Parylene is among the strongest, safest, and most reliable conformal coatings. It can coat surfaces of many sizes and shapes, all while performing under even the most extreme conditions. Naturally, this is excellent while the coating is doing its job--but how do you remove something designed to be so strong and permanent? Today we'll cover parylene removal, which techniques to avoid, and what you need to know.
Removing a Conformal Coating
There are many reasons why conformal coating removal may be necessary. Perhaps it was applied incorrectly, or the specifications of the job changed; regardless, it is crucial to approach this task both safely and efficiently to protect the composition of the substrate material or device. This is especially true of parylene coating, which tends to be slightly more particular when it comes to specific removal techniques.
For example, many conformal coatings can be removed chemically--especially acrylic, epoxy, and silicone coatings. Chemical parylene removal, however, is not recommended. While tetrahydrofuran (THF) can be used under certain circumstances, it is often necessary to consider alternative removal techniques.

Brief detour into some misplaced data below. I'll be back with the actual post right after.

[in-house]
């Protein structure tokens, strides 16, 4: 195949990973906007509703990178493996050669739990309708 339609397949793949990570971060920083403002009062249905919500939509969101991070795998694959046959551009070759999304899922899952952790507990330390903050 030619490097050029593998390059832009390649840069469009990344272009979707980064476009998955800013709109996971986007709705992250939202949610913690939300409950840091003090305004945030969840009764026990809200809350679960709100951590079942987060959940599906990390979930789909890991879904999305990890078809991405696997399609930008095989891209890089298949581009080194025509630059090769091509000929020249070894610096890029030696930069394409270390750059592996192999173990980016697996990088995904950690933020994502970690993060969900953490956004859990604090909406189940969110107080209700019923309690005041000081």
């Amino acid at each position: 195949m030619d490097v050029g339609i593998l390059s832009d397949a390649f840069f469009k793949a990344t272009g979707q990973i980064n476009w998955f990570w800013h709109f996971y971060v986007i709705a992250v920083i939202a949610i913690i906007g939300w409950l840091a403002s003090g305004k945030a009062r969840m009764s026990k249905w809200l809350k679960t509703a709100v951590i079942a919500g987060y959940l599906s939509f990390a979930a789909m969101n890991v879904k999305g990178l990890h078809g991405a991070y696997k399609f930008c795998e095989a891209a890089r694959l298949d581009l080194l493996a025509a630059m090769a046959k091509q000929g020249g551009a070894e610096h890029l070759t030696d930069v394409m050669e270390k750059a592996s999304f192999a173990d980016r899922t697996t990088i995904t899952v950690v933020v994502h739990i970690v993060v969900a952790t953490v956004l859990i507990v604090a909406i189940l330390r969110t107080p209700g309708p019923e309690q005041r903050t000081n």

Here are a few recommended approaches to parylene removal:
If you're looking to remove small, specific areas of parylene--generally called "spot removal"--then thermal removal is likely the best approach. It is less reliable over large surfaces but can be effective and efficient for certain jobs.
Plasma application can be an effective parylene removal technique. The specifics depend on the type of parylene; for example, plasma reacts differently with Parylene N than Parylene C. With appropriate research, this method is fast, safe, and efficient.
For large areas of parylene coating, the fastest and easiest technique is often abrasion removal. It is especially favored for its precise results, leaving a clean, smooth surface for conformal coating reapplication.
Want to learn more about conformal coatings? Need to research parylene removal? We're here to help.